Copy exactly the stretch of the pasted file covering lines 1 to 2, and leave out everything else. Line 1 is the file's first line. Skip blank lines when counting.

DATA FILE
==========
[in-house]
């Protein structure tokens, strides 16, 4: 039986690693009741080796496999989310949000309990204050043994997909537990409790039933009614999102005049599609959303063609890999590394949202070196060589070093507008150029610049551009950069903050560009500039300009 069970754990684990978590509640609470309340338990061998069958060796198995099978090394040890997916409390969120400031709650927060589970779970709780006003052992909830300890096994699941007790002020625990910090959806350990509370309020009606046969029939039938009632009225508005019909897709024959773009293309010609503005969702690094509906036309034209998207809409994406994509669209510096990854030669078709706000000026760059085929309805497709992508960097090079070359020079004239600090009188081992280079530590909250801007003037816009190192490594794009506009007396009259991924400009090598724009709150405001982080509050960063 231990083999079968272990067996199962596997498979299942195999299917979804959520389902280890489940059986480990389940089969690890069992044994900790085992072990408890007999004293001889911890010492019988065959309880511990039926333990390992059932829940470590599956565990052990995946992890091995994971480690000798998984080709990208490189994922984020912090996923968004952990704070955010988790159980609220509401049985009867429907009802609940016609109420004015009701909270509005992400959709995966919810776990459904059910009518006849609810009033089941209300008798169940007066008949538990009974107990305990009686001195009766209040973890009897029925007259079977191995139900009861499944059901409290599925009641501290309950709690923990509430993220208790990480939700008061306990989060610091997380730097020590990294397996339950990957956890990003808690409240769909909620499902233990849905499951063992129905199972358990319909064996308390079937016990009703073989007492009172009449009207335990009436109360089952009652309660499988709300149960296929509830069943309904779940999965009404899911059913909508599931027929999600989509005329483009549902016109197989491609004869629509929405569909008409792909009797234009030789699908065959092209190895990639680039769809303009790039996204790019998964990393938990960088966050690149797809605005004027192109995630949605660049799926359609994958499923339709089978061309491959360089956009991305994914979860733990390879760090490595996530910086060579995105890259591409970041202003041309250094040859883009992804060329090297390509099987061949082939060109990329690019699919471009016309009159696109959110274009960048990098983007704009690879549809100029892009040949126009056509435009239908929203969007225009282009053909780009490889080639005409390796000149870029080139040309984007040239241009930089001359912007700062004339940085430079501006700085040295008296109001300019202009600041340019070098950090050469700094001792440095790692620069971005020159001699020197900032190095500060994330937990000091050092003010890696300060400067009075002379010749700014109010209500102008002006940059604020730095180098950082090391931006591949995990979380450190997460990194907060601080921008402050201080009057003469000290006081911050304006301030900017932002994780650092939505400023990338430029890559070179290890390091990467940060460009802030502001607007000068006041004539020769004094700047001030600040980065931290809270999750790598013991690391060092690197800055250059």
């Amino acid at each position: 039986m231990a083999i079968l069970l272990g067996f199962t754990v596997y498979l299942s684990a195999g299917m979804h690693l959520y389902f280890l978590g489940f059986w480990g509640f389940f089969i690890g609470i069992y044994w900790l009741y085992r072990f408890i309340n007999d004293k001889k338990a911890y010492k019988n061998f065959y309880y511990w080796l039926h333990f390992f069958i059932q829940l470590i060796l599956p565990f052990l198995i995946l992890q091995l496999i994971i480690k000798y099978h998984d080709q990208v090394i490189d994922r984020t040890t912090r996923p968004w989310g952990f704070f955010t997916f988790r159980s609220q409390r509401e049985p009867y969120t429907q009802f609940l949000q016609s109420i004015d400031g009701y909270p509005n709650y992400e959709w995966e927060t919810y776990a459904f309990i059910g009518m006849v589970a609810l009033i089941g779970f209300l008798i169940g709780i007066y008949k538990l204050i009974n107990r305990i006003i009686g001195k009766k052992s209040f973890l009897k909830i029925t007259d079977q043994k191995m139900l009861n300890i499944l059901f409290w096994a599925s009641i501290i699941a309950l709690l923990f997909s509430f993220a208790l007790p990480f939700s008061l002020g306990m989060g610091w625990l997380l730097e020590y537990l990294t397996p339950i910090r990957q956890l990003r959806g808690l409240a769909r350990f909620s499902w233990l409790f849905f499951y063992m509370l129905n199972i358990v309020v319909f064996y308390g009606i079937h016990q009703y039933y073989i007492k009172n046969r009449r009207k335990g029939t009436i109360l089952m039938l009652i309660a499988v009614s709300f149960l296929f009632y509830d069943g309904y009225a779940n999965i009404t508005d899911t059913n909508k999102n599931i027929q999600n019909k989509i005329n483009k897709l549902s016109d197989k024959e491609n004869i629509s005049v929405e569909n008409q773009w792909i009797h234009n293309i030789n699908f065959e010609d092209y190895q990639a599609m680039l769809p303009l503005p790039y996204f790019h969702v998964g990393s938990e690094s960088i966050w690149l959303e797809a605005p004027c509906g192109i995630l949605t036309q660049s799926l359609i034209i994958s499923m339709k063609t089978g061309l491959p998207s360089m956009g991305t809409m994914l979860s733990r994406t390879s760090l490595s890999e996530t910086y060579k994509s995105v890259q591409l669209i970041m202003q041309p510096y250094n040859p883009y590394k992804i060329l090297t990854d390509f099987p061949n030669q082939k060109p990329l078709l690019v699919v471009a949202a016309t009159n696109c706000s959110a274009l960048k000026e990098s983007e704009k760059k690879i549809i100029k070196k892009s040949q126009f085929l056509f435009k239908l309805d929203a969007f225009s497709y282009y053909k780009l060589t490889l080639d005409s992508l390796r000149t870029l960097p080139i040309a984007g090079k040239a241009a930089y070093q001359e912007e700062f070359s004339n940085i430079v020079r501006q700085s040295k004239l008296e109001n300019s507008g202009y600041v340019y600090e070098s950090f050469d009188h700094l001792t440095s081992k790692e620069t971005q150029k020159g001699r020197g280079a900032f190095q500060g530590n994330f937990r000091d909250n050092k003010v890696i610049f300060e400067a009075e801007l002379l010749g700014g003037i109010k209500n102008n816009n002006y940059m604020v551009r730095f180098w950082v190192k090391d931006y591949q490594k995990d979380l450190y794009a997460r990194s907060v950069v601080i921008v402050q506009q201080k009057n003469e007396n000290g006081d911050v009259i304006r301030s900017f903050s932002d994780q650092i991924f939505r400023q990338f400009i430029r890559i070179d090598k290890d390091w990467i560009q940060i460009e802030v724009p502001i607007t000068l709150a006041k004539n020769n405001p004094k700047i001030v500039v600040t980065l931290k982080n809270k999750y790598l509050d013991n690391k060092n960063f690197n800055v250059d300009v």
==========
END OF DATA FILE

[in-house]
């Protein structure tokens, strides 16, 4: 039986690693009741080796496999989310949000309990204050043994997909537990409790039933009614999102005049599609959303063609890999590394949202070196060589070093507008150029610049551009950069903050560009500039300009 069970754990684990978590509640609470309340338990061998069958060796198995099978090394040890997916409390969120400031709650927060589970779970709780006003052992909830300890096994699941007790002020625990910090959806350990509370309020009606046969029939039938009632009225508005019909897709024959773009293309010609503005969702690094509906036309034209998207809409994406994509669209510096990854030669078709706000000026760059085929309805497709992508960097090079070359020079004239600090009188081992280079530590909250801007003037816009190192490594794009506009007396009259991924400009090598724009709150405001982080509050960063 231990083999079968272990067996199962596997498979299942195999299917979804959520389902280890489940059986480990389940089969690890069992044994900790085992072990408890007999004293001889911890010492019988065959309880511990039926333990390992059932829940470590599956565990052990995946992890091995994971480690000798998984080709990208490189994922984020912090996923968004952990704070955010988790159980609220509401049985009867429907009802609940016609109420004015009701909270509005992400959709995966919810776990459904059910009518006849609810009033089941209300008798169940007066008949538990009974107990305990009686001195009766209040973890009897029925007259079977191995139900009861499944059901409290599925009641501290309950709690923990509430993220208790990480939700008061306990989060610091997380730097020590990294397996339950990957956890990003808690409240769909909620499902233990849905499951063992129905199972358990319909064996308390079937016990009703073989007492009172009449009207335990009436109360089952009652309660499988709300149960296929509830069943309904779940999965009404899911059913909508599931027929999600989509005329483009549902016109197989491609004869629509929405569909008409792909009797234009030789699908065959092209190895990639680039769809303009790039996204790019998964990393938990960088966050690149797809605005004027192109995630949605660049799926359609994958499923339709089978061309491959360089956009991305994914979860733990390879760090490595996530910086060579995105890259591409970041202003041309250094040859883009992804060329090297390509099987061949082939060109990329690019699919471009016309009159696109959110274009960048990098983007704009690879549809100029892009040949126009056509435009239908929203969007225009282009053909780009490889080639005409390796000149870029080139040309984007040239241009930089001359912007700062004339940085430079501006700085040295008296109001300019202009600041340019070098950090050469700094001792440095790692620069971005020159001699020197900032190095500060994330937990000091050092003010890696300060400067009075002379010749700014109010209500102008002006940059604020730095180098950082090391931006591949995990979380450190997460990194907060601080921008402050201080009057003469000290006081911050304006301030900017932002994780650092939505400023990338430029890559070179290890390091990467940060460009802030502001607007000068006041004539020769004094700047001030600040980065931290809270999750790598013991690391060092690197800055250059």